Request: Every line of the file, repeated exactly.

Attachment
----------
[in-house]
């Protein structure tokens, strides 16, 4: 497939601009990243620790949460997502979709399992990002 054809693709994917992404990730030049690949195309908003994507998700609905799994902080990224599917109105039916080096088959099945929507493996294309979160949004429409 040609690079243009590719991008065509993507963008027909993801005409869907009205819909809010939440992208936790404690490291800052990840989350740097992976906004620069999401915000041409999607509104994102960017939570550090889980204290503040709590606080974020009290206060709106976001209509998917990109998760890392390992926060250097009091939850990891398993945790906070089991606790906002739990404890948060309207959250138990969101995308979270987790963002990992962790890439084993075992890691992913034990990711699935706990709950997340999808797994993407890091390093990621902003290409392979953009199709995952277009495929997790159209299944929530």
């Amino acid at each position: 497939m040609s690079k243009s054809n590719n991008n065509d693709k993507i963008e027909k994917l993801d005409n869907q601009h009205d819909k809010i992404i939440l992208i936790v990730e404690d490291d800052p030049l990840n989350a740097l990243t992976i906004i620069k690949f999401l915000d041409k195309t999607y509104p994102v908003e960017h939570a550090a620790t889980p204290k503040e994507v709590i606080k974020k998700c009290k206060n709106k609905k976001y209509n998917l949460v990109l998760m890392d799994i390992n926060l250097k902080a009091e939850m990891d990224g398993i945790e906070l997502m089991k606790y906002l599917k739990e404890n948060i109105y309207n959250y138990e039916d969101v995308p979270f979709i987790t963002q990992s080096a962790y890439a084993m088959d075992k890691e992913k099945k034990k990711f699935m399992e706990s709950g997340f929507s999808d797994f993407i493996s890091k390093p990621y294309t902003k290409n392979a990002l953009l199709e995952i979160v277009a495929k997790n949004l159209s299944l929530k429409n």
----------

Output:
[in-house]
């Protein structure tokens, strides 16, 4: 497939601009990243620790949460997502979709399992990002 054809693709994917992404990730030049690949195309908003994507998700609905799994902080990224599917109105039916080096088959099945929507493996294309979160949004429409 040609690079243009590719991008065509993507963008027909993801005409869907009205819909809010939440992208936790404690490291800052990840989350740097992976906004620069999401915000041409999607509104994102960017939570550090889980204290503040709590606080974020009290206060709106976001209509998917990109998760890392390992926060250097009091939850990891398993945790906070089991606790906002739990404890948060309207959250138990969101995308979270987790963002990992962790890439084993075992890691992913034990990711699935706990709950997340999808797994993407890091390093990621902003290409392979953009199709995952277009495929997790159209299944929530």
């Amino acid at each position: 497939m040609s690079k243009s054809n590719n991008n065509d693709k993507i963008e027909k994917l993801d005409n869907q601009h009205d819909k809010i992404i939440l992208i936790v990730e404690d490291d800052p030049l990840n989350a740097l990243t992976i906004i620069k690949f999401l915000d041409k195309t999607y509104p994102v908003e960017h939570a550090a620790t889980p204290k503040e994507v709590i606080k974020k998700c009290k206060n709106k609905k976001y209509n998917l949460v990109l998760m890392d799994i390992n926060l250097k902080a009091e939850m990891d990224g398993i945790e906070l997502m089991k606790y906002l599917k739990e404890n948060i109105y309207n959250y138990e039916d969101v995308p979270f979709i987790t963002q990992s080096a962790y890439a084993m088959d075992k890691e992913k099945k034990k990711f699935m399992e706990s709950g997340f929507s999808d797994f993407i493996s890091k390093p990621y294309t902003k290409n392979a990002l953009l199709e995952i979160v277009a495929k997790n949004l159209s299944l929530k429409n």